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The Difference Between Barcodes and RFID Tags



February 22, 2017

Barcodes and RFIDs can essentially stand for the same principles in conception. In fact, they can look the same, even carry and share the same forms of information. However, while barcodes can go no further than a 2D image, the RFID tag has an element that allows it to save much more information electronically, which means its potential is much greater, leaving the barcode to remain stationary while RFID tags evolve to bigger possibilities.

Barcodes – a form of data collection and itemization that individualizes items with a sequence of visual lines or shapes that represent information. It is a basic form of tracking and collecting data.

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RFID (radio frequency identification) – another form of data collection with embedded code, honed in with unseen radio waves. Working with a scanning antenna to send signals, a transceiver to read the data, and a transponder (RFID tag), the RFID tag waits for a reader’s antennae to come within range and read the available information.

RFID


Although barcodes are arguably irreplaceable by RFIDs, the question that’s lurking in the back of everyone’s mind is whether an RFID can evolve into a barcode replacement… or even be combined?

RFIDs cannot do everything that a barcode can. A barcode image can be emailed as an attached image and printed, whereas an RFID tag cannot. In such case, RFIDs are considered more secure than a barcode, however limiting.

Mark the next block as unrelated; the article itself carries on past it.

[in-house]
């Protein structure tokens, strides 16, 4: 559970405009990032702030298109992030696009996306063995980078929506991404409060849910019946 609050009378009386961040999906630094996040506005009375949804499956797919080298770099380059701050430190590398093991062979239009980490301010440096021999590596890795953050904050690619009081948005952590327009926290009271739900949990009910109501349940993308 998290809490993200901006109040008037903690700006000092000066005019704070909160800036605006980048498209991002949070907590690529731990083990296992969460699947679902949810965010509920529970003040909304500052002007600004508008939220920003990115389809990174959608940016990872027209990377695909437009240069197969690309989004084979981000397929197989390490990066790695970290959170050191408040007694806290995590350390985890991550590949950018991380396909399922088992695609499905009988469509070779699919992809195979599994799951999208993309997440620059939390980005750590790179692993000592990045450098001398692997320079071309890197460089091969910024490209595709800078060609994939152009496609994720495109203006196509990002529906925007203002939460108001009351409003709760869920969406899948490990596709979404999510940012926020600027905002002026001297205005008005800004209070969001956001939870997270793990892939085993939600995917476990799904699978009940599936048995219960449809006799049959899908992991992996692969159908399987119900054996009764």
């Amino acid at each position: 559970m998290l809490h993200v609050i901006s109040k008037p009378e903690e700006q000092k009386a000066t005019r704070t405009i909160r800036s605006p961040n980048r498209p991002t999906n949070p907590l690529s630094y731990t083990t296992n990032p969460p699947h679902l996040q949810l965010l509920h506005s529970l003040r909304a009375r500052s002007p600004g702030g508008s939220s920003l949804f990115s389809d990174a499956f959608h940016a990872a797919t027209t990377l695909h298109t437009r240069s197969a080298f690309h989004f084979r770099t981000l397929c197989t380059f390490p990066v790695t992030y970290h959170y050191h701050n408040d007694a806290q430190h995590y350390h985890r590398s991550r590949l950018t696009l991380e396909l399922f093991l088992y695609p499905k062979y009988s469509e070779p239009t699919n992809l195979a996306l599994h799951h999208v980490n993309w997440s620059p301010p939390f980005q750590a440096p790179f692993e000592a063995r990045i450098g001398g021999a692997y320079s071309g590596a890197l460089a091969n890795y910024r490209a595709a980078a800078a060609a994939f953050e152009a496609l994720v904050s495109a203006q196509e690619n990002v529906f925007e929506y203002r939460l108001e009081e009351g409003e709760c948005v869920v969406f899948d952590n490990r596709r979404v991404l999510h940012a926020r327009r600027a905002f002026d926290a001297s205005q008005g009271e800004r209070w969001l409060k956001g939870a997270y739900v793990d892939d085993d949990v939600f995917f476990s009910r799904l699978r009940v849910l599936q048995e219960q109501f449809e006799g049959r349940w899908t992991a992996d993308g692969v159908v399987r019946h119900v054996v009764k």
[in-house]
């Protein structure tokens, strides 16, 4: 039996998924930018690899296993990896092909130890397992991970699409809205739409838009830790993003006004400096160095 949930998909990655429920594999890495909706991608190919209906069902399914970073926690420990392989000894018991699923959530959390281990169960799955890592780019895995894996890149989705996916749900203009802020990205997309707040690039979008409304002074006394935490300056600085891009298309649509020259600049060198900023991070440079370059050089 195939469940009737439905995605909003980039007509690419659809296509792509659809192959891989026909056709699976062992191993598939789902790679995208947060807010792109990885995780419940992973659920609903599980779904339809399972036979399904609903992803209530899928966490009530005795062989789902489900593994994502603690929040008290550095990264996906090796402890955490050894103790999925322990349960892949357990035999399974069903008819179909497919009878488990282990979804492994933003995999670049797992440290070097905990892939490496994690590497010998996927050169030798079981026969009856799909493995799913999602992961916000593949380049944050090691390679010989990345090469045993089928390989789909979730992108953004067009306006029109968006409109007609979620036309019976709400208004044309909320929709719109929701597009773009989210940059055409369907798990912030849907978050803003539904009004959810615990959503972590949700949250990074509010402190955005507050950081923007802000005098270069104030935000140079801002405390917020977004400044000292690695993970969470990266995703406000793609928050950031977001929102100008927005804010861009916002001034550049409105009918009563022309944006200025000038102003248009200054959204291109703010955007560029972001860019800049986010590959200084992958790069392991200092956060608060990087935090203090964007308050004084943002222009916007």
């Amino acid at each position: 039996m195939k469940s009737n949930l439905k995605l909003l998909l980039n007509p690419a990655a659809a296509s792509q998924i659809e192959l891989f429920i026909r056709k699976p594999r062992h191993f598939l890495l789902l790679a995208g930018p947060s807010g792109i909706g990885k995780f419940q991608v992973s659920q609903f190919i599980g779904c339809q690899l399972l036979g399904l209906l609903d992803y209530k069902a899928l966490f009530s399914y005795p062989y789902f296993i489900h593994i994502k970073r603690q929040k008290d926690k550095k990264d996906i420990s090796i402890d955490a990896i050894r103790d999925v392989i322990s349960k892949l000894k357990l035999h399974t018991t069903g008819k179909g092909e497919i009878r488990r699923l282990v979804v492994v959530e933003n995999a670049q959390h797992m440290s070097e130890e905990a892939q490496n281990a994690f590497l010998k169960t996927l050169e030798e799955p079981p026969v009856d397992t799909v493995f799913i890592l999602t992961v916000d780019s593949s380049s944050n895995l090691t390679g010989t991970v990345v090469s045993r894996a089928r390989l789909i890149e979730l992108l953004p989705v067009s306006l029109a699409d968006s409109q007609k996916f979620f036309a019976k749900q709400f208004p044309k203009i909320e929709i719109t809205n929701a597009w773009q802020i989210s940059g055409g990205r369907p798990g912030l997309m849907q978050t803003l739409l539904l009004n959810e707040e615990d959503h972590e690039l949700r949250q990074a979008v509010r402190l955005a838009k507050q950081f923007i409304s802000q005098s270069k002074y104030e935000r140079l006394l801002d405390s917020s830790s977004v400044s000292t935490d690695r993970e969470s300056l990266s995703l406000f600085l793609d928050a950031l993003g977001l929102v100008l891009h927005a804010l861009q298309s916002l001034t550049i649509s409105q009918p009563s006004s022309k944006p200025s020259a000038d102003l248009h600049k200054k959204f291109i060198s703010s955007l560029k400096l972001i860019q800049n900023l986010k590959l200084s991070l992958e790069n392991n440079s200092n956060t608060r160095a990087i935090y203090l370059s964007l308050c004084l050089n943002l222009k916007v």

Not only do RFID tags carry much more data, they are also capable of doing much more with that data (utilized in transit cards, department stores, pet tracking, etc.). While barcodes merely store the data to be read by scanners, the data on RFID tags have potential read and write capabilities – information is stored on the RFID tag and information can be updated/changed on specific RFID tags. In addition, information can be locked on the RFID.
 RFID Tags  Barcodes 
 Costs $100s (expensive) Cost Efficient (cheap to free)
 Immutable, data can read only after authentication 
 Inlays need to be incorporated into the card or product packaging 
 Limited NFC (Near Field Communication) reader support Readily accessible/available
 Carry up to 2 kilobytes of data  Carries up to 2,000 characters of text, voice, images, etc.
Carries editable information: read, write, locked, etc. Cannot be changed
 Payment and identification grade security is possible Can be emailed/duplicated with image
 Versions of RFID tags: active, semi-passive, passive Versions of barcodes: 1 dimensional, 2 dimensional,

While a lot more can be said about RFIDs, the good old fashioned barcode is not left without its own merit. For one thing, the price between barcodes and RFIDs is incomparable as barcodes can be obtained for free. The more sophisticated technology required to create and use RFIDs obviously cost much more. However, the price tag may not be an issue in the future if RFID tags continually become cheaper.

Where barcodes provide individuality, RFID tags take a step further in providing personalization. With the ability to read and write on some tags, shopping, gaming and hotels can be more personalized for each person. Everyone wants to feel special and have their individual needs met. RFID technology is a contactless communication that allows people to have more of that individuality.


Read More:
Learn more in How Are RFID Tags and NFC Used?

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